Explanations of general guidelines and federal regulations for research with animals.
Author(s): Elysa Koppelman, Ph.D.
The following is explanation of the federal regulations concerning research with animals. This discussion focuses on regulations that focus on research design. There are other regulations that focus on the carrying out of animal research. These regulations are not discussed here. Links to all regulations concerning animal research, which include the Animal Welfare Act, PHS policy on the Humane Care and Use of Laboratory Animals, and the Report of the AVMA Panel on Euthanasia, are found in the Resources Maintained by Others section on the animal research page.
Understanding and following regulations is important. However, ethical behavior involves more than simple adherence to rules; it requires discretion and judgment. Regulations do not necessarily cover all the choices and they do not give a formula for complete and mature ethical decisions. For example, regulations might tell us that we should not perform research on animals if the research doesn't provide benefits to humans or animals or contribute to scientific knowledge. But this doesn't tell us how to determine if the anticipated outcomes of a particular research project are or will be beneficial, nor does it provide guidance for the subtle questions that arise concerning what constitutes a contribution to scientific knowledge.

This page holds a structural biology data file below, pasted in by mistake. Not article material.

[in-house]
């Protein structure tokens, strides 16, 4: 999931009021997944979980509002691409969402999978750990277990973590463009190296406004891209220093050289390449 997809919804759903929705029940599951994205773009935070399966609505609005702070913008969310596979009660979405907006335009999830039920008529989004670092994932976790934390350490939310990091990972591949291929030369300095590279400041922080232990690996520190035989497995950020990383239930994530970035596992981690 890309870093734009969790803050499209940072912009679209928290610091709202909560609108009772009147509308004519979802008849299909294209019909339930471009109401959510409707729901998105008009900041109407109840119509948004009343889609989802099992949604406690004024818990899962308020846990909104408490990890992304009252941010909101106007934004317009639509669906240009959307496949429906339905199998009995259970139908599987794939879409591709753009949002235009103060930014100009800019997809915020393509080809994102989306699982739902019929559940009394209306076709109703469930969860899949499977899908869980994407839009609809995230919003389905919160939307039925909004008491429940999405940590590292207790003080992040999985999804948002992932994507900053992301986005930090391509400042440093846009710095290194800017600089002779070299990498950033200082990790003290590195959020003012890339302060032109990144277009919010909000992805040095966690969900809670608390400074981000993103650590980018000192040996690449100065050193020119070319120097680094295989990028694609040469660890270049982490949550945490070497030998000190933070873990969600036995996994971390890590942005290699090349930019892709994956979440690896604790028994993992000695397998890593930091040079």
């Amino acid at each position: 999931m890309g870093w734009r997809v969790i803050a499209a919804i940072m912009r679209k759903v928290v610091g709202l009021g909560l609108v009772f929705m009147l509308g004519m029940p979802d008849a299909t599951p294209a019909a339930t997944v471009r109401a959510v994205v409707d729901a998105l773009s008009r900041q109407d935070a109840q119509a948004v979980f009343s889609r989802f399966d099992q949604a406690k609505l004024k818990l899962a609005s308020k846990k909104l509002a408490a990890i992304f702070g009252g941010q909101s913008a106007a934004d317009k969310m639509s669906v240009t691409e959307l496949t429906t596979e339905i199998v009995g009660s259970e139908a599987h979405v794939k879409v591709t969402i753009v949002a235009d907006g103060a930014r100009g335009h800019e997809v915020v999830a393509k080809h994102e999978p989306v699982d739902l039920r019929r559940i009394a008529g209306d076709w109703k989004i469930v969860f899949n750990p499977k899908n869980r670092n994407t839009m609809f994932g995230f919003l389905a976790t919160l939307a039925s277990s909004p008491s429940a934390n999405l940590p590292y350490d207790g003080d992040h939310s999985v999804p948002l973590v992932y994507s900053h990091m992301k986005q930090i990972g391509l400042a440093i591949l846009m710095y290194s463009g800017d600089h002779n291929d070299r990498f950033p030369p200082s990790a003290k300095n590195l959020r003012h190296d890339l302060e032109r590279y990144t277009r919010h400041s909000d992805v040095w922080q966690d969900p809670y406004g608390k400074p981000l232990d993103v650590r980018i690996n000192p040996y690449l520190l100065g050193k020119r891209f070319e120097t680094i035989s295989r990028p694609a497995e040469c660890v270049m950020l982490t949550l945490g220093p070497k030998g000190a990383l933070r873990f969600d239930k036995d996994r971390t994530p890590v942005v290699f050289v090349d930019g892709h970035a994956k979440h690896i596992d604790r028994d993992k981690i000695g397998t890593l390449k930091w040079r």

All serious researchers should demand that animals used in research be treated humanely. Concern for animal welfare should always be on researchers' minds when designing the research protocol. It is concern for animal welfare that underlies Federal Regulations. And it is concern for animal welfare that comprise the basic criteria for IACUC approval of protocols.